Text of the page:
Sean D. Murphy
This chapter focuses on the International Criminal Court’s jurisdiction over the crime of aggression. The discussion provides background to the crime of aggression and the resulting criminal accountability of the guilty party, paying particular attention to UN General Assembly’s adoption in 1974 of a resolution addressing aggression by states rather than the crimes of individuals and is designed as guidance for the Security Council when considering whether an act is one of ‘aggression’. The chapter examines the amendments to the ICC Rome Statute defining ‘act of aggression’ and ‘crime of aggression’ adopted at the ICC Review Conference in Kampala, Uganda, in 2010. It also discusses the uncertainties and ambiguities in the process for activating ICC jurisdiction over the crime of aggression. It considers the possible institutional effects of such jurisdiction on the UN Security Council and the ICC itself, as well as its long-term consequences for the jus ad bellum.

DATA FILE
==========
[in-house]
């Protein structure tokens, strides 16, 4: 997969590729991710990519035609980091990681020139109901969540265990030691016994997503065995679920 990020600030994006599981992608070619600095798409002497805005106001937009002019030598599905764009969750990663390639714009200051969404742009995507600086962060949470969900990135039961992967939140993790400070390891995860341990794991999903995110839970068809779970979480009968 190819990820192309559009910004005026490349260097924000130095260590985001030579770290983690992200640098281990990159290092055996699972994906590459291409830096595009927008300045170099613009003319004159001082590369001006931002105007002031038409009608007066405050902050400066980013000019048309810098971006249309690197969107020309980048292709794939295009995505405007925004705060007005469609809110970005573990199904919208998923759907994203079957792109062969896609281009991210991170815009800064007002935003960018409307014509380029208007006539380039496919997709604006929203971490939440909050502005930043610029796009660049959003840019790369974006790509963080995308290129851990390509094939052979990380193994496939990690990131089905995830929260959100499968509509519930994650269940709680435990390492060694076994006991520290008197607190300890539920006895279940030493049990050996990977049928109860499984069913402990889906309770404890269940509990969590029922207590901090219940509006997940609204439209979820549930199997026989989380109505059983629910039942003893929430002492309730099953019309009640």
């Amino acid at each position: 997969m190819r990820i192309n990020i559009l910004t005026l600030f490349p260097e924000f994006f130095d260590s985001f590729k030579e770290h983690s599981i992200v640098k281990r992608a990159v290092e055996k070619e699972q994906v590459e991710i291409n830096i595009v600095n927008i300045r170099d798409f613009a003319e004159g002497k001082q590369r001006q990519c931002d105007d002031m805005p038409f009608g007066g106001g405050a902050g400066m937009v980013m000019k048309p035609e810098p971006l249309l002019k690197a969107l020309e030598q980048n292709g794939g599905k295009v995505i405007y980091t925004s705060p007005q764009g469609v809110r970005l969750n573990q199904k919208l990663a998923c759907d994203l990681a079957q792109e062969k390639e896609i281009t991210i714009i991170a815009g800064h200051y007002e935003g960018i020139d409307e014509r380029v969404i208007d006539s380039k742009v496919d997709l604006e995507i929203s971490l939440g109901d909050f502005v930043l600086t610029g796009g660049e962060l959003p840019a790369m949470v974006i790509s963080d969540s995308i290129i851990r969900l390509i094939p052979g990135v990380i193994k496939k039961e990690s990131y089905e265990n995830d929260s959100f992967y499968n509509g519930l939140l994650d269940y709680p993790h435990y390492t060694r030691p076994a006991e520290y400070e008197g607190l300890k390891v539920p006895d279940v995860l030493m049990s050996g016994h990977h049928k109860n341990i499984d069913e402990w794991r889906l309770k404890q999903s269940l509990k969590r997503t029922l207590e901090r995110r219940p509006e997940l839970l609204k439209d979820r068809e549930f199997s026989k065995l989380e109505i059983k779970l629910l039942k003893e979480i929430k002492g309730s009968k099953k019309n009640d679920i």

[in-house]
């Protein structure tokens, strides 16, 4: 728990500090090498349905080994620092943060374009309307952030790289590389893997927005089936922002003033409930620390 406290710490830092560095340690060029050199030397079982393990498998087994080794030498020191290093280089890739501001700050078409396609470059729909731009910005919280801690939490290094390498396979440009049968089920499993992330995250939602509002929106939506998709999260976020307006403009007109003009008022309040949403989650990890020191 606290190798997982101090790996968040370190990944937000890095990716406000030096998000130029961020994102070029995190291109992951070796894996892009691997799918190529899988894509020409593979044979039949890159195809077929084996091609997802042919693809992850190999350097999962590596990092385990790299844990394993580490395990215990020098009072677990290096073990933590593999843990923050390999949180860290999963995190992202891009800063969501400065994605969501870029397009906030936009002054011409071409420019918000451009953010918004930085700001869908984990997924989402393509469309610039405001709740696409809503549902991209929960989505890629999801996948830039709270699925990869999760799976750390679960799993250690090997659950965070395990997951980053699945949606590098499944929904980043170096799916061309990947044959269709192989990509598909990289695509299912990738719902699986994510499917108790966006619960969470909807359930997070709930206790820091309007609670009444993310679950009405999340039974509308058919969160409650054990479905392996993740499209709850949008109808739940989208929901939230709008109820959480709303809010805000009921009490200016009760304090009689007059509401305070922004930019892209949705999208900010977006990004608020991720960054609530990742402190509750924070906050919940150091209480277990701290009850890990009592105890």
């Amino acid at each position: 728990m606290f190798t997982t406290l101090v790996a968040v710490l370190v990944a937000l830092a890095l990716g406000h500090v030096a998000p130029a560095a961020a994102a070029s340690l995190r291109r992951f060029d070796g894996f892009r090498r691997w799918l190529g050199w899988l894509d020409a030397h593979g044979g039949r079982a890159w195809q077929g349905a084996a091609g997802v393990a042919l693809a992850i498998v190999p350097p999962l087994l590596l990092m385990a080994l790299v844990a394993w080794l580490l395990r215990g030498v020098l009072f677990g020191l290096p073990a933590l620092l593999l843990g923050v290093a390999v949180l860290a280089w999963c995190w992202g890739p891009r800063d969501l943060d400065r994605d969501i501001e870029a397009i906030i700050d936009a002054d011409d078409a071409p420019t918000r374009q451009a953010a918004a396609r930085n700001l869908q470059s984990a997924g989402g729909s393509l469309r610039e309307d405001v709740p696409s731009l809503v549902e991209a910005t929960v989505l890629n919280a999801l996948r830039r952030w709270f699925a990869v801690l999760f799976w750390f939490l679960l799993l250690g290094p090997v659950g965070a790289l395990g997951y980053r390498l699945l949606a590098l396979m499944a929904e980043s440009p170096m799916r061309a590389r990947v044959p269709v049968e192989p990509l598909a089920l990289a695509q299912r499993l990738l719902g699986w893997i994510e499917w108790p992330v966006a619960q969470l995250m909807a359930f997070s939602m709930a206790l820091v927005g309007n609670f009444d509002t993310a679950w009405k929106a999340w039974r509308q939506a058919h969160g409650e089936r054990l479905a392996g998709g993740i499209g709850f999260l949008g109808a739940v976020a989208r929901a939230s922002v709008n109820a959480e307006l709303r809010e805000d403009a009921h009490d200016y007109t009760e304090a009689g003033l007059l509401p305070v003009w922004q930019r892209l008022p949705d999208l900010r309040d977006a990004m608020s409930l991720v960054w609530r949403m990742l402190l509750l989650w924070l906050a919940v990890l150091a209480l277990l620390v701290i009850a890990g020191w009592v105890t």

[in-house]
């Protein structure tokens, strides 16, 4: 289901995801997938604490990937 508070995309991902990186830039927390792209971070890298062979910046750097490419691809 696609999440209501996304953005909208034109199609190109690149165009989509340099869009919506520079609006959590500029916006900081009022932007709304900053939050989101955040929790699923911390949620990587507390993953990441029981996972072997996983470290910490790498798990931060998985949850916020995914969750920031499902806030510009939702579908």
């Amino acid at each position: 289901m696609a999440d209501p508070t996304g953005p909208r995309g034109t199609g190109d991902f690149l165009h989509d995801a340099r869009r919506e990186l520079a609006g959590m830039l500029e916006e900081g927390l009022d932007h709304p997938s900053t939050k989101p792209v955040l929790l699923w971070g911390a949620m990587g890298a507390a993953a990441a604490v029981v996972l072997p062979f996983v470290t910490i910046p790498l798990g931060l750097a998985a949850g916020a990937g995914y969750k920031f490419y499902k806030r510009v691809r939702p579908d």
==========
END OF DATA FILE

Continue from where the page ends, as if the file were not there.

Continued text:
This chapter begins with discussions of the necessity of a counter-piracy legal regime; forms of contemporary piracy; and the applicable legal framework and its historical roots. It then analyzes the scope of counter-piracy enforcement powers and the legal regime governing the criminal prosecution of alleged pirates, which assumes a holistic approach that goes beyond the law of the sea.